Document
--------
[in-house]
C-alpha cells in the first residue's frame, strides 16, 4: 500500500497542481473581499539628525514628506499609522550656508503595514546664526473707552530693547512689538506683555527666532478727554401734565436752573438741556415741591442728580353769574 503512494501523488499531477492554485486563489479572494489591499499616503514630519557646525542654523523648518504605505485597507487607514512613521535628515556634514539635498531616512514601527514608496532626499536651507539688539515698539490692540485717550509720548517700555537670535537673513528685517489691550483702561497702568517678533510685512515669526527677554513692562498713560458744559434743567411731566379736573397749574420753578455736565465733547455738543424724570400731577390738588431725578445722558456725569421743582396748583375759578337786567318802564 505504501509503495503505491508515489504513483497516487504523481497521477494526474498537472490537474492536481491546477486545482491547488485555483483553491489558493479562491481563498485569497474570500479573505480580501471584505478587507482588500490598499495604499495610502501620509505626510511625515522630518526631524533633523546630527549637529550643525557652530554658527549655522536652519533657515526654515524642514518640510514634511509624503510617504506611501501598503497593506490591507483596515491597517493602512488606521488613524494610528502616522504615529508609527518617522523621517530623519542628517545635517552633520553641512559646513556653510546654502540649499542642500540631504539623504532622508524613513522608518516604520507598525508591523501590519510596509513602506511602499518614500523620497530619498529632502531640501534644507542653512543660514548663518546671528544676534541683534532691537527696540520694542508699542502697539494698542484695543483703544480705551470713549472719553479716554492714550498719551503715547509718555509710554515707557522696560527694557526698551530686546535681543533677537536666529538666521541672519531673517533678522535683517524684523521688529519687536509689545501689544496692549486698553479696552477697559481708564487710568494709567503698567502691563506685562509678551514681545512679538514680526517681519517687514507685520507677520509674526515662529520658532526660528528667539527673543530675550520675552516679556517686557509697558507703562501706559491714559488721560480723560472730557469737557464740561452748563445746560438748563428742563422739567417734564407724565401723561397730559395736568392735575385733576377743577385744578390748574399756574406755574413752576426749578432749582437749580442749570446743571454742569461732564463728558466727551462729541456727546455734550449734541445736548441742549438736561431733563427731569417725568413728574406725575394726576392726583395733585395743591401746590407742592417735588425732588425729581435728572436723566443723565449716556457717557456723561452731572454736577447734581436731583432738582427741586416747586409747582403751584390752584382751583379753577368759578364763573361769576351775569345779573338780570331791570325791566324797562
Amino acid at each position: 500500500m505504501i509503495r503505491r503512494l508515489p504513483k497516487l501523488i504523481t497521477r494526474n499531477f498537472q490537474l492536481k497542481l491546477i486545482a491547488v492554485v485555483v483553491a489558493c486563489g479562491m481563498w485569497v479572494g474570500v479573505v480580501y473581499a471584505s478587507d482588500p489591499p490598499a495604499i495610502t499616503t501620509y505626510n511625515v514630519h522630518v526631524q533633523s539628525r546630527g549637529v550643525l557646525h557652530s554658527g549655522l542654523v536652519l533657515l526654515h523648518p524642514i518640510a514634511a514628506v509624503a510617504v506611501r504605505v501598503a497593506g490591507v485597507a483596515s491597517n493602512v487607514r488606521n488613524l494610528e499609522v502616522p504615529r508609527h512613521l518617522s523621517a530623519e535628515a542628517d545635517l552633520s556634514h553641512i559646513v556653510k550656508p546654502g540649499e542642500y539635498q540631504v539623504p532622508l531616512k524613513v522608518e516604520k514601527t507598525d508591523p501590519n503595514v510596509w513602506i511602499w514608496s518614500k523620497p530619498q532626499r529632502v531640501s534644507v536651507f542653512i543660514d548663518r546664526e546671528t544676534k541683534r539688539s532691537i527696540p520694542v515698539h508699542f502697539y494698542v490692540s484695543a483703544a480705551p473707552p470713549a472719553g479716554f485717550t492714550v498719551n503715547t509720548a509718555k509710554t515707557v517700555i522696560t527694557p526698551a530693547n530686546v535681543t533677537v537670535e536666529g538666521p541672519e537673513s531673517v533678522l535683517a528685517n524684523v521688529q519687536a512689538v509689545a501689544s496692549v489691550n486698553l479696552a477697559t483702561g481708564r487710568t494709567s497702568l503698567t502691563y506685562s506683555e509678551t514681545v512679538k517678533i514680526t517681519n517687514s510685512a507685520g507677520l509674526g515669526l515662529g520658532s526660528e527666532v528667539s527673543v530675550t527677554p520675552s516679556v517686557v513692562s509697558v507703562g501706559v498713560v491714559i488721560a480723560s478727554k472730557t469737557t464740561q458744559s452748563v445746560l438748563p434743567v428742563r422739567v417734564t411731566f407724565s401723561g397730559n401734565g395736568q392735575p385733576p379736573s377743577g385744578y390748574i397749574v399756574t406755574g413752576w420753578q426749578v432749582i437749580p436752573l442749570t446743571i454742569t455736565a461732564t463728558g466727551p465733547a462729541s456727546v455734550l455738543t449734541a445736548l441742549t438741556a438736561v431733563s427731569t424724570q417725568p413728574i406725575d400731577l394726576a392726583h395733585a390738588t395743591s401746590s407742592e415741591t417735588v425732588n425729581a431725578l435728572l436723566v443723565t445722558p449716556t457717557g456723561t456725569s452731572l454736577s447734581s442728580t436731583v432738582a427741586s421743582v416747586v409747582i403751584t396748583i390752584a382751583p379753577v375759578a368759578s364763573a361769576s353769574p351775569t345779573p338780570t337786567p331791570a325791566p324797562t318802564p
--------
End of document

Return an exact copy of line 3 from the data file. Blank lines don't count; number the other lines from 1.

Amino acid at each position: 500500500m505504501i509503495r503505491r503512494l508515489p504513483k497516487l501523488i504523481t497521477r494526474n499531477f498537472q490537474l492536481k497542481l491546477i486545482a491547488v492554485v485555483v483553491a489558493c486563489g479562491m481563498w485569497v479572494g474570500v479573505v480580501y473581499a471584505s478587507d482588500p489591499p490598499a495604499i495610502t499616503t501620509y505626510n511625515v514630519h522630518v526631524q533633523s539628525r546630527g549637529v550643525l557646525h557652530s554658527g549655522l542654523v536652519l533657515l526654515h523648518p524642514i518640510a514634511a514628506v509624503a510617504v506611501r504605505v501598503a497593506g490591507v485597507a483596515s491597517n493602512v487607514r488606521n488613524l494610528e499609522v502616522p504615529r508609527h512613521l518617522s523621517a530623519e535628515a542628517d545635517l552633520s556634514h553641512i559646513v556653510k550656508p546654502g540649499e542642500y539635498q540631504v539623504p532622508l531616512k524613513v522608518e516604520k514601527t507598525d508591523p501590519n503595514v510596509w513602506i511602499w514608496s518614500k523620497p530619498q532626499r529632502v531640501s534644507v536651507f542653512i543660514d548663518r546664526e546671528t544676534k541683534r539688539s532691537i527696540p520694542v515698539h508699542f502697539y494698542v490692540s484695543a483703544a480705551p473707552p470713549a472719553g479716554f485717550t492714550v498719551n503715547t509720548a509718555k509710554t515707557v517700555i522696560t527694557p526698551a530693547n530686546v535681543t533677537v537670535e536666529g538666521p541672519e537673513s531673517v533678522l535683517a528685517n524684523v521688529q519687536a512689538v509689545a501689544s496692549v489691550n486698553l479696552a477697559t483702561g481708564r487710568t494709567s497702568l503698567t502691563y506685562s506683555e509678551t514681545v512679538k517678533i514680526t517681519n517687514s510685512a507685520g507677520l509674526g515669526l515662529g520658532s526660528e527666532v528667539s527673543v530675550t527677554p520675552s516679556v517686557v513692562s509697558v507703562g501706559v498713560v491714559i488721560a480723560s478727554k472730557t469737557t464740561q458744559s452748563v445746560l438748563p434743567v428742563r422739567v417734564t411731566f407724565s401723561g397730559n401734565g395736568q392735575p385733576p379736573s377743577g385744578y390748574i397749574v399756574t406755574g413752576w420753578q426749578v432749582i437749580p436752573l442749570t446743571i454742569t455736565a461732564t463728558g466727551p465733547a462729541s456727546v455734550l455738543t449734541a445736548l441742549t438741556a438736561v431733563s427731569t424724570q417725568p413728574i406725575d400731577l394726576a392726583h395733585a390738588t395743591s401746590s407742592e415741591t417735588v425732588n425729581a431725578l435728572l436723566v443723565t445722558p449716556t457717557g456723561t456725569s452731572l454736577s447734581s442728580t436731583v432738582a427741586s421743582v416747586v409747582i403751584t396748583i390752584a382751583p379753577v375759578a368759578s364763573a361769576s353769574p351775569t345779573p338780570t337786567p331791570a325791566p324797562t318802564p